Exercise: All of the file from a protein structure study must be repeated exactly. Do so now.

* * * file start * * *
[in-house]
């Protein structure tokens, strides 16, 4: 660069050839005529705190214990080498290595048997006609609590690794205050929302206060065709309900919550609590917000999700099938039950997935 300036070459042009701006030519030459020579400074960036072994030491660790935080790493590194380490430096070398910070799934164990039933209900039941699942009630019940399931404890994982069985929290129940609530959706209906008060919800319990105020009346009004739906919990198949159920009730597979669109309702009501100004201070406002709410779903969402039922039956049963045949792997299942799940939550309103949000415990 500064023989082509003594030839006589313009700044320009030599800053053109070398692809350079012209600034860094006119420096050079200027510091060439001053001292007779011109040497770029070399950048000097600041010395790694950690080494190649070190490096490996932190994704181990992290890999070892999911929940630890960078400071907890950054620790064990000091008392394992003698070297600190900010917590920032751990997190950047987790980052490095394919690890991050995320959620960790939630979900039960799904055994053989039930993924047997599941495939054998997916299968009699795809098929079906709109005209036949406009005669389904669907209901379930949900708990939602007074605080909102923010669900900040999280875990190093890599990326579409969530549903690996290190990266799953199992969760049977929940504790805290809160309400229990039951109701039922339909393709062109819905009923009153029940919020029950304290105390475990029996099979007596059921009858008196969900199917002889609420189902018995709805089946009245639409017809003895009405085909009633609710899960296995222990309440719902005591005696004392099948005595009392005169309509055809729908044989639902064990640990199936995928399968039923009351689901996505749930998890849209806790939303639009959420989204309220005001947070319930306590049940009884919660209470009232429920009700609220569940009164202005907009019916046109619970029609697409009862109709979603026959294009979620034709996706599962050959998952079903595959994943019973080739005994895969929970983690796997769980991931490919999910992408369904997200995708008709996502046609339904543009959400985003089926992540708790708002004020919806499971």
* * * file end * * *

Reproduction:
[in-house]
């Protein structure tokens, strides 16, 4: 660069050839005529705190214990080498290595048997006609609590690794205050929302206060065709309900919550609590917000999700099938039950997935 300036070459042009701006030519030459020579400074960036072994030491660790935080790493590194380490430096070398910070799934164990039933209900039941699942009630019940399931404890994982069985929290129940609530959706209906008060919800319990105020009346009004739906919990198949159920009730597979669109309702009501100004201070406002709410779903969402039922039956049963045949792997299942799940939550309103949000415990 500064023989082509003594030839006589313009700044320009030599800053053109070398692809350079012209600034860094006119420096050079200027510091060439001053001292007779011109040497770029070399950048000097600041010395790694950690080494190649070190490096490996932190994704181990992290890999070892999911929940630890960078400071907890950054620790064990000091008392394992003698070297600190900010917590920032751990997190950047987790980052490095394919690890991050995320959620960790939630979900039960799904055994053989039930993924047997599941495939054998997916299968009699795809098929079906709109005209036949406009005669389904669907209901379930949900708990939602007074605080909102923010669900900040999280875990190093890599990326579409969530549903690996290190990266799953199992969760049977929940504790805290809160309400229990039951109701039922339909393709062109819905009923009153029940919020029950304290105390475990029996099979007596059921009858008196969900199917002889609420189902018995709805089946009245639409017809003895009405085909009633609710899960296995222990309440719902005591005696004392099948005595009392005169309509055809729908044989639902064990640990199936995928399968039923009351689901996505749930998890849209806790939303639009959420989204309220005001947070319930306590049940009884919660209470009232429920009700609220569940009164202005907009019916046109619970029609697409009862109709979603026959294009979620034709996706599962050959998952079903595959994943019973080739005994895969929970983690796997769980991931490919999910992408369904997200995708008709996502046609339904543009959400985003089926992540708790708002004020919806499971």